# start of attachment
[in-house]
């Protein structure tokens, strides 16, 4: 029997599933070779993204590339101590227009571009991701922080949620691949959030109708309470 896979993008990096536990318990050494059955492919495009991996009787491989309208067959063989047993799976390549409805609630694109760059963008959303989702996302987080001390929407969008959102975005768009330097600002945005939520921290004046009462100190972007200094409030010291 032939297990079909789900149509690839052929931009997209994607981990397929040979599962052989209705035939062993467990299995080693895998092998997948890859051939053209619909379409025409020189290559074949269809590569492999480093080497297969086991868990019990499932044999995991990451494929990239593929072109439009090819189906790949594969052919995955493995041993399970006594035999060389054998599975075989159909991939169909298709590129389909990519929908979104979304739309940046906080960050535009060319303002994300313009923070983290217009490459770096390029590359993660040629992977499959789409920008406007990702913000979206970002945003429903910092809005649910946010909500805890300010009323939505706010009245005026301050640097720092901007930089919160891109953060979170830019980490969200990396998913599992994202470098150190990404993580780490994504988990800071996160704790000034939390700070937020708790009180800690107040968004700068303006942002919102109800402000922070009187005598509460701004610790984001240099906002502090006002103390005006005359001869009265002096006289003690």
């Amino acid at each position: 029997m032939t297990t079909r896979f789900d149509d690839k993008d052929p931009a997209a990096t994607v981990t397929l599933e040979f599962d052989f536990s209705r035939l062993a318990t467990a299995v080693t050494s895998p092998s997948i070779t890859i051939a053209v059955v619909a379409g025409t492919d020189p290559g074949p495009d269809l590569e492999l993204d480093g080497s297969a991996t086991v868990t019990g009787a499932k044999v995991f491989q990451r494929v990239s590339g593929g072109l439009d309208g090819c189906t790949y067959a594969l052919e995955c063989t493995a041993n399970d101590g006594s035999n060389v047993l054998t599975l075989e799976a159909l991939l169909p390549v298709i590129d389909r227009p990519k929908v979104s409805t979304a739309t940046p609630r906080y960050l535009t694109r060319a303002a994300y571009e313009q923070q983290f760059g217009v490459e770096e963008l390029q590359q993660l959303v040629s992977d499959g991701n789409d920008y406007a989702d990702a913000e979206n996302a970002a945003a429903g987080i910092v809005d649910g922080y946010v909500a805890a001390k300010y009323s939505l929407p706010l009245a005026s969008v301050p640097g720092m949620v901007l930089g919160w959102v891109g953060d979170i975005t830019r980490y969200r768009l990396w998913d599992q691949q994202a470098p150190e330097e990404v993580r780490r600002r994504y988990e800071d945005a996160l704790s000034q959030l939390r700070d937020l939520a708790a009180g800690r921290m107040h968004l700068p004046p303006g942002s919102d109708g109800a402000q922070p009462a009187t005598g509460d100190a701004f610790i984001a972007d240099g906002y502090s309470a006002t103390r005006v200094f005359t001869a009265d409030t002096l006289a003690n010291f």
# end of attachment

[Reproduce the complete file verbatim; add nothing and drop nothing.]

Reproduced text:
[in-house]
């Protein structure tokens, strides 16, 4: 029997599933070779993204590339101590227009571009991701922080949620691949959030109708309470 896979993008990096536990318990050494059955492919495009991996009787491989309208067959063989047993799976390549409805609630694109760059963008959303989702996302987080001390929407969008959102975005768009330097600002945005939520921290004046009462100190972007200094409030010291 032939297990079909789900149509690839052929931009997209994607981990397929040979599962052989209705035939062993467990299995080693895998092998997948890859051939053209619909379409025409020189290559074949269809590569492999480093080497297969086991868990019990499932044999995991990451494929990239593929072109439009090819189906790949594969052919995955493995041993399970006594035999060389054998599975075989159909991939169909298709590129389909990519929908979104979304739309940046906080960050535009060319303002994300313009923070983290217009490459770096390029590359993660040629992977499959789409920008406007990702913000979206970002945003429903910092809005649910946010909500805890300010009323939505706010009245005026301050640097720092901007930089919160891109953060979170830019980490969200990396998913599992994202470098150190990404993580780490994504988990800071996160704790000034939390700070937020708790009180800690107040968004700068303006942002919102109800402000922070009187005598509460701004610790984001240099906002502090006002103390005006005359001869009265002096006289003690």
């Amino acid at each position: 029997m032939t297990t079909r896979f789900d149509d690839k993008d052929p931009a997209a990096t994607v981990t397929l599933e040979f599962d052989f536990s209705r035939l062993a318990t467990a299995v080693t050494s895998p092998s997948i070779t890859i051939a053209v059955v619909a379409g025409t492919d020189p290559g074949p495009d269809l590569e492999l993204d480093g080497s297969a991996t086991v868990t019990g009787a499932k044999v995991f491989q990451r494929v990239s590339g593929g072109l439009d309208g090819c189906t790949y067959a594969l052919e995955c063989t493995a041993n399970d101590g006594s035999n060389v047993l054998t599975l075989e799976a159909l991939l169909p390549v298709i590129d389909r227009p990519k929908v979104s409805t979304a739309t940046p609630r906080y960050l535009t694109r060319a303002a994300y571009e313009q923070q983290f760059g217009v490459e770096e963008l390029q590359q993660l959303v040629s992977d499959g991701n789409d920008y406007a989702d990702a913000e979206n996302a970002a945003a429903g987080i910092v809005d649910g922080y946010v909500a805890a001390k300010y009323s939505l929407p706010l009245a005026s969008v301050p640097g720092m949620v901007l930089g919160w959102v891109g953060d979170i975005t830019r980490y969200r768009l990396w998913d599992q691949q994202a470098p150190e330097e990404v993580r780490r600002r994504y988990e800071d945005a996160l704790s000034q959030l939390r700070d937020l939520a708790a009180g800690r921290m107040h968004l700068p004046p303006g942002s919102d109708g109800a402000q922070p009462a009187t005598g509460d100190a701004f610790i984001a972007d240099g906002y502090s309470a006002t103390r005006v200094f005359t001869a009265d409030t002096l006289a003690n010291f």